MOSCOW (AFP) - Russia's new state media agency aimed at promoting Moscow's views in the West on Tuesday appointed as its chief editor a staunchly pro-Kremlin young female journalist who currently heads the state-run RT English-language channel.
President Vladimir Putin unleashed a wave of controversy in early December by dissolving Russia's venerable RIA Novosti news agency and replacing it with a new company called Rossiya Segodnya (Russia Today).
Mr Putin added fuel to the fire by also appointing Mr Dmitry Kiselyov - a controversial figure known for openly anti-gay and anti-US views - as the new outlet's general director.
The station said on Tuesday that its news content will be overseen as editor-in-chief by Ms Margarita Simonyan - the 33-year-old head of the state's RT foreign-language network that is primarily aimed at audiences in Europe and the United States.
She has already earned renown for her aggressive promotion of the sometimes controversial RT and being unafraid to spar with anti-Kremlin critics on Twitter.
Ms Simonyan will also keep her current position as head of RT. The television company was itself once known as Russia Today before switching its name.
Many commentators believe Russia Today is being formed with the primary aim of serving as a Kremlin propaganda vehicle similar to the APN state news agency that existed in Soviet times.
"In Soviet times, APN was a way of propagandising Soviet life abroad. And no one ever renounced the need for propaganda... if only in a slightly more complex and refined way," ITAR-TASS state news agency director Sergei Mikhaylov said in an interview published on the RIA Novosti website.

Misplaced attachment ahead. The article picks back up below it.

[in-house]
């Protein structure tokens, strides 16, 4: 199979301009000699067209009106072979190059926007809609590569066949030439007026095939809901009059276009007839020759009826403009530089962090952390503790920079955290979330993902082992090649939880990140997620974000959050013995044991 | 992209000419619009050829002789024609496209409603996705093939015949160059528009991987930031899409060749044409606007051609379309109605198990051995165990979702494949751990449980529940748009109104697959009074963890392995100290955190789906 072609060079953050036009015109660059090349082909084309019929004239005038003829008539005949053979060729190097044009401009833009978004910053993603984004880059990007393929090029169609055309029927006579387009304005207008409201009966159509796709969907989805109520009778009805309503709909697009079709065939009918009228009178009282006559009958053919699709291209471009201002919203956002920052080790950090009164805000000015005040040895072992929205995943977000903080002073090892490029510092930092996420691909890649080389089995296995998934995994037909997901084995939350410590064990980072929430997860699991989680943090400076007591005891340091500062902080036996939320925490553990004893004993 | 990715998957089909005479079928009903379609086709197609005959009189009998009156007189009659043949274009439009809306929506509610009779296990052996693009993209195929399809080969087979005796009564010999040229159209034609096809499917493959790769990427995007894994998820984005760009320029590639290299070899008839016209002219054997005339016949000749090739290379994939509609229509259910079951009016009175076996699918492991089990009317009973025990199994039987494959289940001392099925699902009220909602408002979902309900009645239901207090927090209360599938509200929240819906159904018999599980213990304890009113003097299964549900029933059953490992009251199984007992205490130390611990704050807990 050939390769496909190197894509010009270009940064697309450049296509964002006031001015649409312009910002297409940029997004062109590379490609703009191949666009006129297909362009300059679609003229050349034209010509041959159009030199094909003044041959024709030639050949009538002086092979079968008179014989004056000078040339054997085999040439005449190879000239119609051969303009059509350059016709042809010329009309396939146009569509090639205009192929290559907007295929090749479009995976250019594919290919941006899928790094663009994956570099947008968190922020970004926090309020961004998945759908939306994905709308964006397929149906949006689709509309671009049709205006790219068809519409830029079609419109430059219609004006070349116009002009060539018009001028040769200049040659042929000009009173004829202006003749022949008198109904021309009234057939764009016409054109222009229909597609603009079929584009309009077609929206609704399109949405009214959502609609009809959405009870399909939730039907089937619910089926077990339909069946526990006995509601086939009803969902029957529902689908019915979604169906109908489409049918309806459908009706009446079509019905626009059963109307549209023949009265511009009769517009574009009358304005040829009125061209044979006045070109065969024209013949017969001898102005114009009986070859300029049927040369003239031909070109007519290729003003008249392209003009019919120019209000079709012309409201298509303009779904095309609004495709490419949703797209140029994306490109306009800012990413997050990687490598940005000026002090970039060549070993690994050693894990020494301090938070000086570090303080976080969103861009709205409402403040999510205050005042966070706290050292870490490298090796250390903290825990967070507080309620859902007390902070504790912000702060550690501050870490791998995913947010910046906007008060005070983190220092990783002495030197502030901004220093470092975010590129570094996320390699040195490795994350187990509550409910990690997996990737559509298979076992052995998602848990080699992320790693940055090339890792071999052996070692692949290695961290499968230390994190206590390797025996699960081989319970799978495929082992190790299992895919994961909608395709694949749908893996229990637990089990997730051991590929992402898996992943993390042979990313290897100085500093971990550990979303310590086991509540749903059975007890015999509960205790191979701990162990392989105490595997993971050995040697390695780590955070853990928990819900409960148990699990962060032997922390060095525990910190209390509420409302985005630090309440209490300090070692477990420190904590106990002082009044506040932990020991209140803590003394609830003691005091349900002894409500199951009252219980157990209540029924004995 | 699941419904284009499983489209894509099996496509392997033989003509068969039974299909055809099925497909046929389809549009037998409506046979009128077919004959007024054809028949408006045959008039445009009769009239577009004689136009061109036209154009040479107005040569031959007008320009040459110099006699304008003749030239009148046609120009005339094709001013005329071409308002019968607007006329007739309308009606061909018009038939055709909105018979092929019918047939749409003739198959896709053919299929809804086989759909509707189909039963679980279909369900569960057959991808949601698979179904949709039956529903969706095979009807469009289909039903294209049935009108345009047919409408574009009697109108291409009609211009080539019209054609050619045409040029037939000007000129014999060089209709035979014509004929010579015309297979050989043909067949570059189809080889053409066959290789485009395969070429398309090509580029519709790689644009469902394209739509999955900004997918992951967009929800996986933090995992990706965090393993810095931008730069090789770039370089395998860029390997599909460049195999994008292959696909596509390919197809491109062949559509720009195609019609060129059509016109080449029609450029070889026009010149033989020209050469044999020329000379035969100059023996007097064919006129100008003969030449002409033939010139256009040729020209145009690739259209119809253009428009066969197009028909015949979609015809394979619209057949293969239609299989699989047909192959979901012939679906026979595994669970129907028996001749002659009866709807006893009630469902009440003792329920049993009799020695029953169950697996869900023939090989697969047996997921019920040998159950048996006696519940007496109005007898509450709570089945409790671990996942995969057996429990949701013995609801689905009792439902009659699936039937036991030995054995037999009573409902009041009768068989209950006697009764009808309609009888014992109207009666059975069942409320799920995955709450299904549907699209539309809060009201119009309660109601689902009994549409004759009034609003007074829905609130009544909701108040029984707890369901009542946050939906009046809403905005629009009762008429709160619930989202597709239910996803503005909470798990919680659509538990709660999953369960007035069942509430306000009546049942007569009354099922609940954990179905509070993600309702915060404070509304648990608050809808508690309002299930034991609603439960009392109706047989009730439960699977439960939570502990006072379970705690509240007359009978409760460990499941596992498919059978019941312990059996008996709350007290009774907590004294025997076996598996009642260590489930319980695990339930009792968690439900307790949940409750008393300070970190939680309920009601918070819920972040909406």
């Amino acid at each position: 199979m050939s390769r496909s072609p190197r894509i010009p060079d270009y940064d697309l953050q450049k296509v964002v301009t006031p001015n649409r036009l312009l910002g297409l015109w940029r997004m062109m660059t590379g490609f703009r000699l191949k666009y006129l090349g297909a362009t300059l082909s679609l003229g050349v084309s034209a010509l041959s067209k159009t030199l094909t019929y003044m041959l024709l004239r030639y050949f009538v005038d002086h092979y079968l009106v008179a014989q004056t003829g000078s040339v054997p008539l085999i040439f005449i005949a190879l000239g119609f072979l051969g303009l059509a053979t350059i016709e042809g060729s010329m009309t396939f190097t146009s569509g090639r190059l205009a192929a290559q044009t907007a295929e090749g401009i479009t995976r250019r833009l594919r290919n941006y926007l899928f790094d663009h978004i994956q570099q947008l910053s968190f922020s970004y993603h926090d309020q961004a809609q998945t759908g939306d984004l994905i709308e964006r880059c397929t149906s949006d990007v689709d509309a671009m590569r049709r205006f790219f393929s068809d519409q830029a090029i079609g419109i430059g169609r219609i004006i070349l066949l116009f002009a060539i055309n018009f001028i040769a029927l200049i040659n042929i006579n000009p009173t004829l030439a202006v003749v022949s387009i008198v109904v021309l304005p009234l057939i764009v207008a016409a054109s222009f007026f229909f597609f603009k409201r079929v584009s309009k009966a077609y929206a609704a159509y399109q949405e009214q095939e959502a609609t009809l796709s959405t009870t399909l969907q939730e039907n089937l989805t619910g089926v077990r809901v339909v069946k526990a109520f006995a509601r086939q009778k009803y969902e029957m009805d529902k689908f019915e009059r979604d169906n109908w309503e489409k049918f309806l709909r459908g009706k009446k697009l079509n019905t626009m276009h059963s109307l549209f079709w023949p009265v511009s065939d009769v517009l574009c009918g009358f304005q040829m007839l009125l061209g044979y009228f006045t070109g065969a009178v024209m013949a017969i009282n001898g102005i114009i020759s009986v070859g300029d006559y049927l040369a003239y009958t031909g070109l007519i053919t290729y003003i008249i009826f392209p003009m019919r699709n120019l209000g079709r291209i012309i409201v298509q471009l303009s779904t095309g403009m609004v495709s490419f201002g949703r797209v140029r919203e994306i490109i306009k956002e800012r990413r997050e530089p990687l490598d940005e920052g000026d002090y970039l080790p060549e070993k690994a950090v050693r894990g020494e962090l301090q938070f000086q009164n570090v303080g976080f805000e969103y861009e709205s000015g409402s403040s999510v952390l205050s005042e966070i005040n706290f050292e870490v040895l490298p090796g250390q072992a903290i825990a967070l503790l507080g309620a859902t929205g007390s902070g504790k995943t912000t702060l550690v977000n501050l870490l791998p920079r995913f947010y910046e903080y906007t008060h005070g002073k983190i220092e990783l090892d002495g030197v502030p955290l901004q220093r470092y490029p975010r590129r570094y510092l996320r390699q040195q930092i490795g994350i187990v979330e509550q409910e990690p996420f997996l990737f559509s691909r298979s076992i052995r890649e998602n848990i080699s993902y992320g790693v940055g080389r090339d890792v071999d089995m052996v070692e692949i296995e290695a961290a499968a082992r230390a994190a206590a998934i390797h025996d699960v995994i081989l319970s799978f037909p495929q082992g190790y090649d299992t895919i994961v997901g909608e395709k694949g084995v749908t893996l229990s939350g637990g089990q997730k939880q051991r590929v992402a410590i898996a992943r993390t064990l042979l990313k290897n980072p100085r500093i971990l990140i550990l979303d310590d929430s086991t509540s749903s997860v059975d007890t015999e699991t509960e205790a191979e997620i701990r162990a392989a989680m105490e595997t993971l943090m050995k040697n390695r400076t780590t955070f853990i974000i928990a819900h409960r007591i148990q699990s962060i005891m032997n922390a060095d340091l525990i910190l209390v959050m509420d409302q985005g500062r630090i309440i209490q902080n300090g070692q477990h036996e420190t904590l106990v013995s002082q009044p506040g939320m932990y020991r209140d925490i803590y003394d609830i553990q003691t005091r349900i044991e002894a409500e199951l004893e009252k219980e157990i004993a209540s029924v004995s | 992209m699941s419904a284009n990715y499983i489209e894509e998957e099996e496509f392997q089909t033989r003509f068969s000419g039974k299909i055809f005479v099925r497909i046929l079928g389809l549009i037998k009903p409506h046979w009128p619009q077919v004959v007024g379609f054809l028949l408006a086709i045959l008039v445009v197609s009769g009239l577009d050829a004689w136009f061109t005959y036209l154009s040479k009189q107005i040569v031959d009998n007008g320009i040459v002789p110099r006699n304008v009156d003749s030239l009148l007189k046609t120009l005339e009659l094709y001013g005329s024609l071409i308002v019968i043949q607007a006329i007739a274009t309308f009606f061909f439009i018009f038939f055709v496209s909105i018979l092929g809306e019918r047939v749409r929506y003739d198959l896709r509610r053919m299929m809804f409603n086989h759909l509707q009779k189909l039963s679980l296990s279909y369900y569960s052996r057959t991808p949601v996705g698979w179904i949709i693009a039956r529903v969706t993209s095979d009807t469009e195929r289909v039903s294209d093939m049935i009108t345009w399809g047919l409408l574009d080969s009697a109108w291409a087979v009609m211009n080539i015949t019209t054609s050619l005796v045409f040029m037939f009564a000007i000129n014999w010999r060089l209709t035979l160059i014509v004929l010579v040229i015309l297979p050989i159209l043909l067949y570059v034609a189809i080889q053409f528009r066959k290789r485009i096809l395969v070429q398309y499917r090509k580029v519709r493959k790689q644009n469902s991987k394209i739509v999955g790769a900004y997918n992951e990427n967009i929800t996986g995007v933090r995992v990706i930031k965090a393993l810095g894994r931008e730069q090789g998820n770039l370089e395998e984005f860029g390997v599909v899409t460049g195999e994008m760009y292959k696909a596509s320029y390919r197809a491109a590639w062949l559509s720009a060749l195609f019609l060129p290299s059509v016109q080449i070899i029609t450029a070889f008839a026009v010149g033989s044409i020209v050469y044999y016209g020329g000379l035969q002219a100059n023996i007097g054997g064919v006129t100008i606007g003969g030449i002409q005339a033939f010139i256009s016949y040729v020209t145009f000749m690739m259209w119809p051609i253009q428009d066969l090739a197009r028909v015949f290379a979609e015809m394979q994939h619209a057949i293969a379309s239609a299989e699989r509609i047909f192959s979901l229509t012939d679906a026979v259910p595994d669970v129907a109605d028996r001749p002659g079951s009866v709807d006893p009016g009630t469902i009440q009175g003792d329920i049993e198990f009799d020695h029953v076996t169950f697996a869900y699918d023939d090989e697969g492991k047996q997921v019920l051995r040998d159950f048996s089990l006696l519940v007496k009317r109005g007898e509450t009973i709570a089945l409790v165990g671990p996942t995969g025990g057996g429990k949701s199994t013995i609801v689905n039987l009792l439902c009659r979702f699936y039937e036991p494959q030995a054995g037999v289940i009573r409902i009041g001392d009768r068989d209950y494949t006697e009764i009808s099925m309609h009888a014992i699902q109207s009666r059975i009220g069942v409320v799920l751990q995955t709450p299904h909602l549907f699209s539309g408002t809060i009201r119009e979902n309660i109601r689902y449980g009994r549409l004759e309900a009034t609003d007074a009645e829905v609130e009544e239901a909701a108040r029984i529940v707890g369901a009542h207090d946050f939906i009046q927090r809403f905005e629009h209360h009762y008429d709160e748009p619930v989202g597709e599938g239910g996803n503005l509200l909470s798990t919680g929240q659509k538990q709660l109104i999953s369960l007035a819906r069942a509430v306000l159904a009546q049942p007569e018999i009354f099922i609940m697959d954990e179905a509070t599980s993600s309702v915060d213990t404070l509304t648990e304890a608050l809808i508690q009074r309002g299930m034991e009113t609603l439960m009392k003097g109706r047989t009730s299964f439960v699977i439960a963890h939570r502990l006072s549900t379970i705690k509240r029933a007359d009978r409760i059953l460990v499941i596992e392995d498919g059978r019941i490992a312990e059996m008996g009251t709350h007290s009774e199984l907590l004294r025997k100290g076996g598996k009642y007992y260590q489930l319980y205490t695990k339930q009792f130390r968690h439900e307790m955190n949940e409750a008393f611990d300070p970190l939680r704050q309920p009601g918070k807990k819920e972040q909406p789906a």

RIA Novosti was always officially a state-owned news agency. But it often featured editorials from more independent writers and politicians than those aired in other government-run media outlets.
It still remains unclear what will happen to RIA Novosti's Russian-language reporters when Russia Today is formally launched in March.
Mr Kiselyov was cited by RIA Novosti on Tuesday as saying that the new Kremlin propaganda vehicle will be openly advocating a particular slant on news.
"In my opinion, journalists should take a position (on issues)," Mr Kiselyov said.
"The main differences between post-Soviet reporters and Western ones is that we have to create new values, where is they simply write about existing ones," the Russia Today director added.
Ms Simonyan had previously worked as one of the Kremlin pool reporters for the All-Russia State Television and Radio Company (VGTRK) - the main state television and radio organisation.